Capital Celluloid - Day 115: Tuesday April 26

Distant Voices, Still Lives (Davies, 1988) & The Long Day Closes (Davies, 1992)
Cineworld Haymarket, 6.30pm

There's only one place you can be tonight. A fabulous double-bill as part of Time Out's celebration of British film, occasioned by the publication of their poll of the 100 best movies this country has produced. This promises to be a highlight of the magazine's season with Terence Davies making a guest appearance to introduce the films.

Here is an extract from The Long Day Closes.

Here are Dave Calhoun and Geoff Andrews' reviews in Time Out of these landmark British films. 

Distant Voices, Still Lives:

Superlatives are in short supply to describe the emotional power of Terence Davies’ fractured chronicle of the life of a working-class family in 1940s and ’50s Liverpool. Drawing on his own childhood, Davies turns his film on the pivot of a brutal patriarch’s death and his daughter’s subsequent marriage, so splitting his film into two episodes (which he filmed a year apart). The first, ‘Distant Voices’, is a set of difficult memories of childhood fear and wartime suffering that drift in and out of the wedding day, while its companion, ‘Still Lives’, portrays the life of a happier widow, her two daughters, a son and their friends who gather in pubs, sing and are beginning to suffer their own marriages. Pete Postlethwaite is Tommy Davies, the violent, damaged and taciturn father; Freda Dowie is Mrs Davies, his stoic wife and the suffering lynchpin of the family; and Angela Walsh is Eileen, the daughter whose marriage blows a gust of fresh air into the stale misery of her family but also threatens to follow the same tragic pattern as her parents.

Davies’ storytelling is a unique joy. Images evoke family photos and the struggle of recollection. Voices drift in and out, suggestive of family ghosts and inner demons. Chronology is poetic, and memories are filtered after the event like the film’s washed-out colour palette. The writer-director offers a terrifying tension between the public solidarity of pub sing-a-longs, marriage celebrations and mourning and the private horror of domestic abuse, depression and personal dreams sought and destroyed. The men are the most flawed, but the women, though the heroines of the piece, are compromised too: ‘Why did you marry him, mam?’ asks a daughter. ‘He was nice. He was a good dancer…’ It’s a heartbreaking work. Its cast are phenomenal; its songs flow through the film like blood; and Davies is unflinching in his hunt for truth and full of nothing but love and understanding for his characters. A masterpiece.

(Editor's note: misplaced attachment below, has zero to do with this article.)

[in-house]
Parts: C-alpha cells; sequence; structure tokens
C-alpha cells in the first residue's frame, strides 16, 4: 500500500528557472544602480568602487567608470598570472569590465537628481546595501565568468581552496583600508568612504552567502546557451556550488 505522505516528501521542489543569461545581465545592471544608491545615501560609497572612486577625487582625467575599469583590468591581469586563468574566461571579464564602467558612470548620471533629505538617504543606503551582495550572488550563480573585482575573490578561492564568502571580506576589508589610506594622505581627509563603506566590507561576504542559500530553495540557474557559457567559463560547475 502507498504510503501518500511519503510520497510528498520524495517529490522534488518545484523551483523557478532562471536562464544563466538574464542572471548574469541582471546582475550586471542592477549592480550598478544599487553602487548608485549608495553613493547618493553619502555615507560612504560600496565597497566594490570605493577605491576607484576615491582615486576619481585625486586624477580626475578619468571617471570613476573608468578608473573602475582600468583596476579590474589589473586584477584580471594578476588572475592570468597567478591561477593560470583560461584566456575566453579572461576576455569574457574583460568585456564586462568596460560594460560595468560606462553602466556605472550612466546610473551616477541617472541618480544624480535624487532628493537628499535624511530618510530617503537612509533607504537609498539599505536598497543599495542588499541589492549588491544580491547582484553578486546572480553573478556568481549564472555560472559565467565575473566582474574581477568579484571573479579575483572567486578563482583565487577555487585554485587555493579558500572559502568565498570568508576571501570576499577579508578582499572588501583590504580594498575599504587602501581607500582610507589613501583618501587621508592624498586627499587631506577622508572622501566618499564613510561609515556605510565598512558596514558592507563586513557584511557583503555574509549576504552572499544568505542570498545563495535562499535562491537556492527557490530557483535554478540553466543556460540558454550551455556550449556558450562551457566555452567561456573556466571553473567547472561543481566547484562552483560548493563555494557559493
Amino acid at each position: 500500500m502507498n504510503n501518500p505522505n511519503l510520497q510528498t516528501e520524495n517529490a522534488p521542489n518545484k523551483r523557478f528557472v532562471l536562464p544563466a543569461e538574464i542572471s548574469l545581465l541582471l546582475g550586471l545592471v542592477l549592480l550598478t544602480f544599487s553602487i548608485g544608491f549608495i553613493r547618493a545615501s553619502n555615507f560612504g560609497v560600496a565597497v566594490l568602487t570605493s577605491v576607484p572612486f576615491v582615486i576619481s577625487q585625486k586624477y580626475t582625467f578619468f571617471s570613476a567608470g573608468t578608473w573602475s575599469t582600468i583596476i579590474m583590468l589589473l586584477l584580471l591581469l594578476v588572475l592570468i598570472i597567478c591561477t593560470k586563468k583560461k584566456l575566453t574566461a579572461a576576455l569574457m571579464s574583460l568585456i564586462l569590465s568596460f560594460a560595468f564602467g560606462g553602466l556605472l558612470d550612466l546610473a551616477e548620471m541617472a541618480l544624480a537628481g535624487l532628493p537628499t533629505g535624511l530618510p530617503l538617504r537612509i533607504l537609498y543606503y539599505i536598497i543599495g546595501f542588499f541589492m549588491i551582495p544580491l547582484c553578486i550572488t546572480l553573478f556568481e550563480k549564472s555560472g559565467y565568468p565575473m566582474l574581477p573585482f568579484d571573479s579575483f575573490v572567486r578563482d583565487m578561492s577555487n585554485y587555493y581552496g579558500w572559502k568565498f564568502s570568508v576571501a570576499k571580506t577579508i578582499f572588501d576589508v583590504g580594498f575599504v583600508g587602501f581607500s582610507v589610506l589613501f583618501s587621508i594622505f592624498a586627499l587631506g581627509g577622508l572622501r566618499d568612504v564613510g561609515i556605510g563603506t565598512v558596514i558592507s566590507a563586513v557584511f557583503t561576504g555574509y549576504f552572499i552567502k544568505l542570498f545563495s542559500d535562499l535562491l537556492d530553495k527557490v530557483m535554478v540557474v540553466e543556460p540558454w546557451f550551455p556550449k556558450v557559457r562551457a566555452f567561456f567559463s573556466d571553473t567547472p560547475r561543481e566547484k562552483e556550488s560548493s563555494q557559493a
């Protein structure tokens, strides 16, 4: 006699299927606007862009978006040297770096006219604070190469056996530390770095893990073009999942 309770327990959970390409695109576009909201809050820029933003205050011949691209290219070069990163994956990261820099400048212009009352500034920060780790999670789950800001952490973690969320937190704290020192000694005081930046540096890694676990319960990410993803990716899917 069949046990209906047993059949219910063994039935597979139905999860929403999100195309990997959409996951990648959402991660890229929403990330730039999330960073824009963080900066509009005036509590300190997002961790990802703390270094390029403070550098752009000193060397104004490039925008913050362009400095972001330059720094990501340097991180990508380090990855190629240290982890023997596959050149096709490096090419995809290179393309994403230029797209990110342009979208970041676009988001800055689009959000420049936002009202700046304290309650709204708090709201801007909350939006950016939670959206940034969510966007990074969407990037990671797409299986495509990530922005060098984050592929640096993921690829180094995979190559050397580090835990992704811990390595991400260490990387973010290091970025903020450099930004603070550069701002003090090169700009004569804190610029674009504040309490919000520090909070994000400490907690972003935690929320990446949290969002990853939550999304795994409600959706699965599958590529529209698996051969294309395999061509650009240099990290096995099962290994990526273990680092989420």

The Long Day Closes:

Like Distant Voices, Still Lives, Davies' final autobiographical film rings wholly true, due to the richness and the rightness of the allusions he makes through sets, costumes, dialogue, music, radio and cinema itself. Such is Davies' artistry that he shapes his material (an impressionistic series of brief, plotless scenes recalled from 1955-6, when he was about to leave junior school) into a poignant vision of a paradise lost. While economic constraints, school bullies, religious terror and barely-felt sexual longing are present, the accent is on the warmth 11-year-old 'Bud' receives from his family and neighbours. Indeed, it's primarily about the small, innocent but very real joys of being alive, recreated with great skill and never smothered by sentimentality. The stately camera movements; the tableaux-like compositions; the evocative use of music and movie dialogue; the dreamy dissolves and lighting - all make this a movie which takes place in its young protagonist's mind. Beautifully poetic, never contrived or precious, the film dazzles with its stylistic confidence, emotional honesty, terrific wit and all-round audacity.

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